Revealing receiver bias in the communication of mapped biodiversity patterns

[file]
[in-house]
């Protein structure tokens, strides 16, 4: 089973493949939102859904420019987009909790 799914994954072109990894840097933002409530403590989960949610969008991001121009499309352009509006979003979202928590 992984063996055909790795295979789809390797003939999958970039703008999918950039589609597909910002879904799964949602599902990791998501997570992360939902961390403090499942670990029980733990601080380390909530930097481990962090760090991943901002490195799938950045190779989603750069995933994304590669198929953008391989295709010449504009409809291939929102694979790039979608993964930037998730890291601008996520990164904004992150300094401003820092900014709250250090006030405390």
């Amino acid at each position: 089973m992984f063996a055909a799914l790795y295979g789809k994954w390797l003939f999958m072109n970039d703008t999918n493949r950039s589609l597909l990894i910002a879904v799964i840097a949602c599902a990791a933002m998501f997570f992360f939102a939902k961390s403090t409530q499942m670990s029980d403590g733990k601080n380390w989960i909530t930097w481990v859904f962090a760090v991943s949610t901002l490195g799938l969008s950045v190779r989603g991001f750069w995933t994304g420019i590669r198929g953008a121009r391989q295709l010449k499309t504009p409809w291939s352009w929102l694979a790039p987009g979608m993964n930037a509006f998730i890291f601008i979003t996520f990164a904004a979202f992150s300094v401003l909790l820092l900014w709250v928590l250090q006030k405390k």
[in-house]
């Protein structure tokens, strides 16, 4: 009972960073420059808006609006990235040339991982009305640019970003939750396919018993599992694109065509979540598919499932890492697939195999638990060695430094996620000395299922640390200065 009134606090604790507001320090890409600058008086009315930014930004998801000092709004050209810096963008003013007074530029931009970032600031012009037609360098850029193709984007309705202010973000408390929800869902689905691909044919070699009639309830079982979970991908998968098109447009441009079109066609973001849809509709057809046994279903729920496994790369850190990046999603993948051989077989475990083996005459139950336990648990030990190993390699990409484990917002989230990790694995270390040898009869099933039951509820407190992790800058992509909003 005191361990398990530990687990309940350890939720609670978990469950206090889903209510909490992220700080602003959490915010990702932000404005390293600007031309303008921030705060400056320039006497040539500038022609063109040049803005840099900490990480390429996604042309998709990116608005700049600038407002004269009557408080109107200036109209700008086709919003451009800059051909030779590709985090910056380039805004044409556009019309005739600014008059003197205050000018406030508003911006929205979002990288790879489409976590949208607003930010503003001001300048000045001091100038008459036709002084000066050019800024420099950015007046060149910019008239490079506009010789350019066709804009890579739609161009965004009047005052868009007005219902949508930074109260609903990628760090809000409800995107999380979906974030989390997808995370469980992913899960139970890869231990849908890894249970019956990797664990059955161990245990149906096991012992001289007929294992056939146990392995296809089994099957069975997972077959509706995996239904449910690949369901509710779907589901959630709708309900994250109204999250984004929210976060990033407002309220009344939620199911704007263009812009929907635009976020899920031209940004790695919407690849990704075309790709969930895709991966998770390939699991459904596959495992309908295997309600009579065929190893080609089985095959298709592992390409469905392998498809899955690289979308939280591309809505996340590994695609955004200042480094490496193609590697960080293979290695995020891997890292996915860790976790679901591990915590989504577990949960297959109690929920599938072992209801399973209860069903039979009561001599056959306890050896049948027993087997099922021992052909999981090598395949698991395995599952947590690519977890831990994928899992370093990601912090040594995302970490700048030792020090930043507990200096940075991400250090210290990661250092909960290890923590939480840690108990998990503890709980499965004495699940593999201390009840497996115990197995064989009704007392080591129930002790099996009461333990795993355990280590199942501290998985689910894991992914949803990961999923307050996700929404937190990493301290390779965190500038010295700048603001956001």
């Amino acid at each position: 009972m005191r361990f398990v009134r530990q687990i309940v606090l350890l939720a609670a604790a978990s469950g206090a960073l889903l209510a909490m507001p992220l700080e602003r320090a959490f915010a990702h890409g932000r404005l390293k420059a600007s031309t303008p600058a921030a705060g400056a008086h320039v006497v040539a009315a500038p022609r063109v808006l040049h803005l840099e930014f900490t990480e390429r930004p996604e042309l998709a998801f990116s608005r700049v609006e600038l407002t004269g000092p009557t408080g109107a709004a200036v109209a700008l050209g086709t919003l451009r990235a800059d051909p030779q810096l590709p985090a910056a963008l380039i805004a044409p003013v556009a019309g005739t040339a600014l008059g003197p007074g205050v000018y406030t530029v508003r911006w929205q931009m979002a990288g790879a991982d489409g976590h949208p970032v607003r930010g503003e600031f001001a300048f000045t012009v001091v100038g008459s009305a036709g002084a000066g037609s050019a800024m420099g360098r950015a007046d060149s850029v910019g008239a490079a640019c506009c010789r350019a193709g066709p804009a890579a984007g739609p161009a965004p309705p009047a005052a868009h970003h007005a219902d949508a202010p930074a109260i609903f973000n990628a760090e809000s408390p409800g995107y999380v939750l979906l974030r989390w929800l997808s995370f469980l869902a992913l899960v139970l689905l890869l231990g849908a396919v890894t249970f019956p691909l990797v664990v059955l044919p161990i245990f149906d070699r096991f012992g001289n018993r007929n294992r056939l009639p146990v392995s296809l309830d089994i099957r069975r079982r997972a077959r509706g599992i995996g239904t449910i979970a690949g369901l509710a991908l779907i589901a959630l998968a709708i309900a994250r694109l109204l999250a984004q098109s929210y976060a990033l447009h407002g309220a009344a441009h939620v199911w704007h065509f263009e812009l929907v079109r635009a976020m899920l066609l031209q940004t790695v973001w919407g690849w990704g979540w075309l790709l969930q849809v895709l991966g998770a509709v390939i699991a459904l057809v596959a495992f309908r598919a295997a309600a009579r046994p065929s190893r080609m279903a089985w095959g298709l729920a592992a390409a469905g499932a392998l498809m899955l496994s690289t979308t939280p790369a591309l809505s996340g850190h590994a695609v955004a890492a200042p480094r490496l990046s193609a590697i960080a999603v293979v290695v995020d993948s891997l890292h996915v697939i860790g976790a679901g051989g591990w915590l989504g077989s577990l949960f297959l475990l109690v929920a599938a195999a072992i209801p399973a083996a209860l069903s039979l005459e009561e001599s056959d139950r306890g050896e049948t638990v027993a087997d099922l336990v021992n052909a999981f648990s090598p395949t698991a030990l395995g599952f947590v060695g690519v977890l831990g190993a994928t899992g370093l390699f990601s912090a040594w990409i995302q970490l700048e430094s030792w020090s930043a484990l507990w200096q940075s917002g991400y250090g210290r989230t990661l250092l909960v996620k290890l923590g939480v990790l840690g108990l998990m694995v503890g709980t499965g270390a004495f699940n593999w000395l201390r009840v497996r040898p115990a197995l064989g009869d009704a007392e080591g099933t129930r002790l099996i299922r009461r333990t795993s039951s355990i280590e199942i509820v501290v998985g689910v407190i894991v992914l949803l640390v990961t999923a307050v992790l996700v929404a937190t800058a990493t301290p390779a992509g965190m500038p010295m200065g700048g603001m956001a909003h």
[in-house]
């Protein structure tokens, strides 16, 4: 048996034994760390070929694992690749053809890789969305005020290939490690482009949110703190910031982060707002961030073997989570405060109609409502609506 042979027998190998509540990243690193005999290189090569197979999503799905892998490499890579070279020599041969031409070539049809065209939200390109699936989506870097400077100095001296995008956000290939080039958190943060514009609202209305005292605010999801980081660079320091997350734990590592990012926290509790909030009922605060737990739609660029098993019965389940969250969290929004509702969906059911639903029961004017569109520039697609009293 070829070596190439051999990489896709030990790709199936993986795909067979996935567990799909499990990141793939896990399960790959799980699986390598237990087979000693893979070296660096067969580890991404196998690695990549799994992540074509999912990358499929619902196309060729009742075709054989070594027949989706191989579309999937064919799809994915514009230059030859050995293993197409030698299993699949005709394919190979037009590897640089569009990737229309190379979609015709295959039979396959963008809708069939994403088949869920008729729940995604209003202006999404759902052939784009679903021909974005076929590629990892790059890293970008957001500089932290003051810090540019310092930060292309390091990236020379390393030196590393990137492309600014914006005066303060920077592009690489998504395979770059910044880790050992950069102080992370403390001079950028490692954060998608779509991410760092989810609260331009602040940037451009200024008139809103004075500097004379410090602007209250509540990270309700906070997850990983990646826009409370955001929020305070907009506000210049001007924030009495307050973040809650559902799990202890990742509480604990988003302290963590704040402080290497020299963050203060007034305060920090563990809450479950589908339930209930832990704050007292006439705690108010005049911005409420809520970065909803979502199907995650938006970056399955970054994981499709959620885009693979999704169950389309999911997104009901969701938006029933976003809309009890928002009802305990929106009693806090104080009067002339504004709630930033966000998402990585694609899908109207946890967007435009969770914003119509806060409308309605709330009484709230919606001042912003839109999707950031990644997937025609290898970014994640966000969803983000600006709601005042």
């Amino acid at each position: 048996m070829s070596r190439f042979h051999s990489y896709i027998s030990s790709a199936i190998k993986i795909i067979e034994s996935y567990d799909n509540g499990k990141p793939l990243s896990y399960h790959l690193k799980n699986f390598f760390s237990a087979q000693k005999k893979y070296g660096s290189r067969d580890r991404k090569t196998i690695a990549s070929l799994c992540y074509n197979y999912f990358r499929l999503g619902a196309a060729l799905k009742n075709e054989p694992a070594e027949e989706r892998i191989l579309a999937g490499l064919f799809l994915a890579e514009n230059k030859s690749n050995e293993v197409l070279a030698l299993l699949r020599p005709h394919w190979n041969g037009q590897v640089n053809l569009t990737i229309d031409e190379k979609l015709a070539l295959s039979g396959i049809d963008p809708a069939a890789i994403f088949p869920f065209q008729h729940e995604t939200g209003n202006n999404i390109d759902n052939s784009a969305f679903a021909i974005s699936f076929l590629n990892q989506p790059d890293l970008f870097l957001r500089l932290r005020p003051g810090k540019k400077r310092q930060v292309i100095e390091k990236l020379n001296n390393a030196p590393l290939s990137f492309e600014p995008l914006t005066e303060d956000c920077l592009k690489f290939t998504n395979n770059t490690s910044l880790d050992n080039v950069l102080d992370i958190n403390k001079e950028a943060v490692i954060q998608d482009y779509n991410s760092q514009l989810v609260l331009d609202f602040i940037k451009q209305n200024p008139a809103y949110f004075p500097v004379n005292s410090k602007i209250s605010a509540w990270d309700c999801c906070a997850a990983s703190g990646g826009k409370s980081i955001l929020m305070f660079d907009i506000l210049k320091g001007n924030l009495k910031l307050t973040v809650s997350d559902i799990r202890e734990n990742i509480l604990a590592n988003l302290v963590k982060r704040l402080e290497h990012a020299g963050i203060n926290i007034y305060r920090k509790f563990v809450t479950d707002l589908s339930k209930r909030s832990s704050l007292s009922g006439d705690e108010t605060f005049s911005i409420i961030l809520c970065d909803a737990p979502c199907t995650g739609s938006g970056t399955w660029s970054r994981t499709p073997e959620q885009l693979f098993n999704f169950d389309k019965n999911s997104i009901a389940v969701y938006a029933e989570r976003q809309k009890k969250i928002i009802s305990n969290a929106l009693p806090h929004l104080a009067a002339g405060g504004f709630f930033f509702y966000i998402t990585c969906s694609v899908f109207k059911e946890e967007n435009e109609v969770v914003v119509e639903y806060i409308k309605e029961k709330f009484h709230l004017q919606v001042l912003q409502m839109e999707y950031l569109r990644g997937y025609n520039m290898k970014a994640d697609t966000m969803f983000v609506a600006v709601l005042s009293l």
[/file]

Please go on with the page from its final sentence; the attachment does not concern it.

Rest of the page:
Researchers often communicate knowledge about biodiversity, especially information about where species are likely to be found, through maps. However, readers do not necessarily interpret such maps in the way the authors intend. We assessed undergraduate studentsí interpretations of mapped biodiversity data with a mixedmethod approach: a survey instrument was developed using writing and focus groups, then delivered to students enrolled in introductory biology courses at the University of Florida in the United States. Surveyed participants (N = 195) were presented with sets of maps for the Palamedes Swallowtail butterfly, Papilio palamedes, with three data visualization methods: point occurrences, expert-assessed range, and correlative distribution model results (distributional models were shown at high and low resolutions). Map interpretations were assessed by asking participants to rate the likelihood of finding a Palamedes Swallowtail at various point on each map and how confident they were in the information the map presented. They were also asked which map type they would most likely use to find a Palamedes Swallowtail. For distributional model maps, the effect of resolution on interpretation was assessed by asking participants to rate the perceived accuracy of each map, as well as their confidence in the data being presented. Participants most trusted in data provided via point maps compared to range and distributional model maps, and trusted point maps most among the three map types. For distribution maps, participants felt more certain in data presented to them via higher-resolution maps and interpreted them as being more accurate. This preference was especially pronounced for participants studying Science, Technology, Engineering, and Mathematics (STEM) fields compared to their non-STEM peers. Our findings suggest biodiversity researchers need to carefully consider symbol choice and resolution when transmitting information about species distributions.